During pregnancy, most women are advised to avoid pharmaceuticals. However, when it becomes unavoidable, with little research in the field, how can women and their physicians know what's safe and when in the pregnancy it's safe? The University of Rochester is working to find the answers. With an emphasis on the placenta and how particles such as pharmaceuticals, metals, vitamins and nanoparticles cross this organ, our researchers are discovering how pharmaceuticals affect the mother and the fetus during pregnancy.
The Perinatal Environmental and Drug Consultation Service (New York Teratogen Information Service) in the Department of Obstetrics and Gynecology at the University of Rochester Medical Center was begun in 1987 and provides expertise concerning exposures during pregnancy or before pregnancy to environmental, occupational and therapeutic exposures to the women and/or family. Dr. Miller, director of the program, has co-edited a volume on these subjects entitled, "Drugs During Pregnancy and Lactation - Treatment Options and Risk Assessment". Dr. Miller provides these services to health care providers and families by telephone or by appointment. Please call (585) 275-3839 (M-F, 8:00am - 4:00pm).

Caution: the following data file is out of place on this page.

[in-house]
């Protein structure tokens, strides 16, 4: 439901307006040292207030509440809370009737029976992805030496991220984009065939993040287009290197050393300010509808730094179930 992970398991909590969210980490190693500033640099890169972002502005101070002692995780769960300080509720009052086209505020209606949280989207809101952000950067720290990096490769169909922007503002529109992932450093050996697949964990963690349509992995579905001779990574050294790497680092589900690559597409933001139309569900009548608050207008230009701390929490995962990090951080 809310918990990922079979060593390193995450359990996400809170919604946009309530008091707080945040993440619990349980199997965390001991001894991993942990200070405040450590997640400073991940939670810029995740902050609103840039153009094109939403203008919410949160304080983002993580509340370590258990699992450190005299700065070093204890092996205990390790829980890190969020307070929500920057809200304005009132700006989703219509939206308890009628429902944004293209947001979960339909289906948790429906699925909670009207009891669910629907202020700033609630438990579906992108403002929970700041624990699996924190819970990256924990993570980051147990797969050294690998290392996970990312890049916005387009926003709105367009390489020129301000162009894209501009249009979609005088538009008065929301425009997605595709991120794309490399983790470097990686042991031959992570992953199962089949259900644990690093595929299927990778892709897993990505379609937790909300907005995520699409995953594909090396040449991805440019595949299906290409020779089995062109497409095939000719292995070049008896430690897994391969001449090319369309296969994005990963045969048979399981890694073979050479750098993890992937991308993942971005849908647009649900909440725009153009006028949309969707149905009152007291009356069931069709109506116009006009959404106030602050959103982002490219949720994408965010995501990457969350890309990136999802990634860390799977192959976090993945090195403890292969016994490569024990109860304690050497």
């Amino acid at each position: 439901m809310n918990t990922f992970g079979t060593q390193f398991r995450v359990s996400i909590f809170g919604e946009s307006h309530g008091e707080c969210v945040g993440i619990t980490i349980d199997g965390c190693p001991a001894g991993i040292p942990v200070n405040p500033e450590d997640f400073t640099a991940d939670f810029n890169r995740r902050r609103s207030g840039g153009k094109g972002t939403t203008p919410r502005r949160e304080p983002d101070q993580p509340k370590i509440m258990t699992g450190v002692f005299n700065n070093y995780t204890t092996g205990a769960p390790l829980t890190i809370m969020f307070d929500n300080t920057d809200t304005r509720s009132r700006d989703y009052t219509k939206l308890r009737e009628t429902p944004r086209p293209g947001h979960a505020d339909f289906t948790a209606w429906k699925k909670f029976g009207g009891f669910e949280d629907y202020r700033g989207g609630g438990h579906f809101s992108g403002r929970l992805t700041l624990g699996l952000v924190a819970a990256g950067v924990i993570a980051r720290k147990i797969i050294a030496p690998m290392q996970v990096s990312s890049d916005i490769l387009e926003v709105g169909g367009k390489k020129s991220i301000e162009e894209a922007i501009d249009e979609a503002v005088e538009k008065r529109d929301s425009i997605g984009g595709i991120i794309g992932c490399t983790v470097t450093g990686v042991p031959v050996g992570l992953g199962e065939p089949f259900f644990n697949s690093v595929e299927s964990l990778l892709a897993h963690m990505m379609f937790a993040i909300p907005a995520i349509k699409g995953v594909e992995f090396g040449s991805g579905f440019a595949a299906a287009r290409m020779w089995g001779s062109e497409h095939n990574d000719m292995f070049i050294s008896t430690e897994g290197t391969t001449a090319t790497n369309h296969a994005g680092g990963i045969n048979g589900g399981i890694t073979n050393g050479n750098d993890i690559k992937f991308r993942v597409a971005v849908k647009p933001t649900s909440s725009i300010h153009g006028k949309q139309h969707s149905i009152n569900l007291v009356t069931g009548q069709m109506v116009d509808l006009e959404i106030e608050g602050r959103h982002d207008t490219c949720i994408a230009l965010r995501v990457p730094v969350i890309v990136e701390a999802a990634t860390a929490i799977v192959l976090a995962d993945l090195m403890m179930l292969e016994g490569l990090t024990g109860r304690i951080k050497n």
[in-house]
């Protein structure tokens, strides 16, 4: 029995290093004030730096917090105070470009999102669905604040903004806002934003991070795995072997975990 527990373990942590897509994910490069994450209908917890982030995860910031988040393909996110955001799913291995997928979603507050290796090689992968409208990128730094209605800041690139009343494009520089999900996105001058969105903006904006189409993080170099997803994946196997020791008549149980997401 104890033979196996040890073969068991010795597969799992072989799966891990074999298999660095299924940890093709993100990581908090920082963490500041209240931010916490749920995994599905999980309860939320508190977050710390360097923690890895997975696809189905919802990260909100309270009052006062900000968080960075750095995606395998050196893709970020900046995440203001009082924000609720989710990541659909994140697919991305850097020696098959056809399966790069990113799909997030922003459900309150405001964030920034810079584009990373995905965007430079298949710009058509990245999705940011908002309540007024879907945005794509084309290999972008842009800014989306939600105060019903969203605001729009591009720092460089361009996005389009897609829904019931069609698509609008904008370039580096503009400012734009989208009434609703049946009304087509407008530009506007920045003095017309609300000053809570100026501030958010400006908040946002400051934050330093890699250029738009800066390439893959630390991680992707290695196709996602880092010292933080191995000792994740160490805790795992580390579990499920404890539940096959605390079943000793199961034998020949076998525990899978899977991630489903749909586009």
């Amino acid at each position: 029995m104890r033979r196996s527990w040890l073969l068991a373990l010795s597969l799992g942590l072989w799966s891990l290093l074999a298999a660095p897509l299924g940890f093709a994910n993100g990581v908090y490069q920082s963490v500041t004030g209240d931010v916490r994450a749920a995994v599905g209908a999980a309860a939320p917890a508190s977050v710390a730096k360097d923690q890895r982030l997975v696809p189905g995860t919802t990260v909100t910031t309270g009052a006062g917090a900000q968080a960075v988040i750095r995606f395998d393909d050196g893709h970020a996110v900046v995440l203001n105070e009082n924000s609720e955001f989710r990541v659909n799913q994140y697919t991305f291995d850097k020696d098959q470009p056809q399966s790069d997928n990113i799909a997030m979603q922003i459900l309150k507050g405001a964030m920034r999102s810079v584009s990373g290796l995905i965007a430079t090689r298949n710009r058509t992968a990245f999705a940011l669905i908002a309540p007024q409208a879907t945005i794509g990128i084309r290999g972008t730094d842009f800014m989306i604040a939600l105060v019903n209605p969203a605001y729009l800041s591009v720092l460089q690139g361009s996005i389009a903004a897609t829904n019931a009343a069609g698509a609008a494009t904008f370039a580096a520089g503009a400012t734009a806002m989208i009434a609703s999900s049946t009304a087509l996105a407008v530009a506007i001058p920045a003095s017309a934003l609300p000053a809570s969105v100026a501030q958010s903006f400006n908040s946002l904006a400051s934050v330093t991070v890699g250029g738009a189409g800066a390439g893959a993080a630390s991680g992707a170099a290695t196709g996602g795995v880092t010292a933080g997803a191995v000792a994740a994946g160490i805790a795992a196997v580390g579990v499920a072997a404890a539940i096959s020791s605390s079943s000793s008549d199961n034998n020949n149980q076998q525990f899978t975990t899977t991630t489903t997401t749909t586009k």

Preeclampsia, Bleeding During Pregnancy, and Preterm Labor
Because of the tremendous advances in the care of sick and premature babies, more and more babies are surviving despite being born early and being very small. However, prevention of early birth is the best way of promoting good health for babies. Researchers at the University of Rochester are focused on finding and preventing the causes of in utero growth restriction, preeclampsia, preterm labor and related complications such as premature rupture of membranes (PROM), chorioamnionitis, and adverse fetal outcomes.
Faculty at the University of Rochester are studying the epidemiology of various pregnancy outcomes with an eye toward understanding the causes behind these patterns.
- The Study for Future Families (SFF) This multi-part, birth cohort study is looking at prenatal exposures to a wide variety of common chemicals such as phthalates and BPA and how those exposures affect childhood development and outcomes.
- The Infant Development and Environment Study (TIDES) TIDES is a study about how everyday chemicals in food, cosmetics, and household products may affect children’s health and development. TIDES researchers are particularly interested in how the mother’s exposure to these chemicals while pregnant may affect children before they are born, so the study will follow pregnant women and their babies.
- Emily S. Barrett, Ph.D.,
- Elizabeth M. Cooper, CNM, Ed.D.,
- Christopher Glantz, M.D., M.P.H.,
- Eva Pressman, M.D.,
- Christopher J Stodgell, Ph.D.
Social and Psychosocial Factors in Pregnancy
Many factors are a part of healthy pregnancies, from eating right, to exercise and proper sleep. But sometimes women forget how social and psychosocial factors such as anxiety or depression affect their health and the health of their pregnancy. Recent research is highlighting the effects social and psychosocial factors have on the health of pregnancies and of children later in life.